Book Review - Animated Life: A Lifetime of Tips, Tricks, and Stories from a Disney Legend
The “Tips, Techniques, and Animated Observations” cover every aspect of the animation industry, including the importance of getting a good schooling before you start out in the industry. Norman admits that he is “less than impressed with animation management today”. (p. 198) His advice is mostly to take chances on new ideas, and to speed things up. If an idea does not seem to be working, don’t hesitate to drop it and move on to something else instead of spending months and countless dollars in “development hell”.
“Inside the Magic Factory” is illustrated with dozens of photographs from throughout Norman’s career of himself and the people with whom he worked. There are few of Disney’s most famous names, but plenty of the rank-and-file inbetweeners, animation assistants, animation artists, and others who were Norman’s workmates. Where he does not have photos, Norman has plenty of cartoon sketches of the Disney people, characters, and projects that he worked with and on. There are also many photos of the Disney “campus” in Burbank. Norman also illustrates his “Tips, Techniques, and Animated Observations” with sketches on almost every page, many in color.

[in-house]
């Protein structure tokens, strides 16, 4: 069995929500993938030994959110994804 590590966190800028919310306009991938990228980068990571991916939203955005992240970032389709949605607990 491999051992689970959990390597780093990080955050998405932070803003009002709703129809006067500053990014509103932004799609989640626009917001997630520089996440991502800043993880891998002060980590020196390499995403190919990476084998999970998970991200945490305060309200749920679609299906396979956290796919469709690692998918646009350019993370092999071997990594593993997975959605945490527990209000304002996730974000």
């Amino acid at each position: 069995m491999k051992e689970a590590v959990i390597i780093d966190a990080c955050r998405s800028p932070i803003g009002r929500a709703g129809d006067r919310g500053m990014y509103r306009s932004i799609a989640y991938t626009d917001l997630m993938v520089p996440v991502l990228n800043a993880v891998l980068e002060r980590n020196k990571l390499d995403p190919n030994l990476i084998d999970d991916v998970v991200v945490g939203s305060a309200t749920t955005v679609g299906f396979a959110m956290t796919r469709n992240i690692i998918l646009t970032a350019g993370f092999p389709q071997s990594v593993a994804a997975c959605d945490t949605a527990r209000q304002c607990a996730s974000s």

Animated Life: A Lifetime of Tips, Tricks, and Stories from a Disney Legend is a colorful and informative history of working at Walt Disney Productions (or whatever the official name of the studio has been over almost fifty years). It is also a very handy collection of practical advice for the beginning filmmaker who hopes to plan and make a film, animated or live-action.
To close on a personal note, many years ago I knew someone who was working in the animation industry. Once I introduced her to someone else as an animator. She practically had a heart attack. “I am NOT an animator! What I do is several ranks below the animator level! I could get fired if anyone from work thought that I was claiming to be an animator!” After reading Norman’s book, I have a better understanding of the different jobs, and their professional levels within the animation industry.
Fred Patten has been a fan of animation since the first theatrical rerelease of Pinocchio (1945). He co-founded the first American fan club for Japanese anime in 1977, and was awarded the Comic-Con International's Inkpot Award in 1980 for introducing anime to American fandom. He began writing about anime for Animation World Magazine since its #5, August 1996. A major stroke in 2005 sidelined him for several years, but now he is back. He can be reached at firstname.lastname@example.org.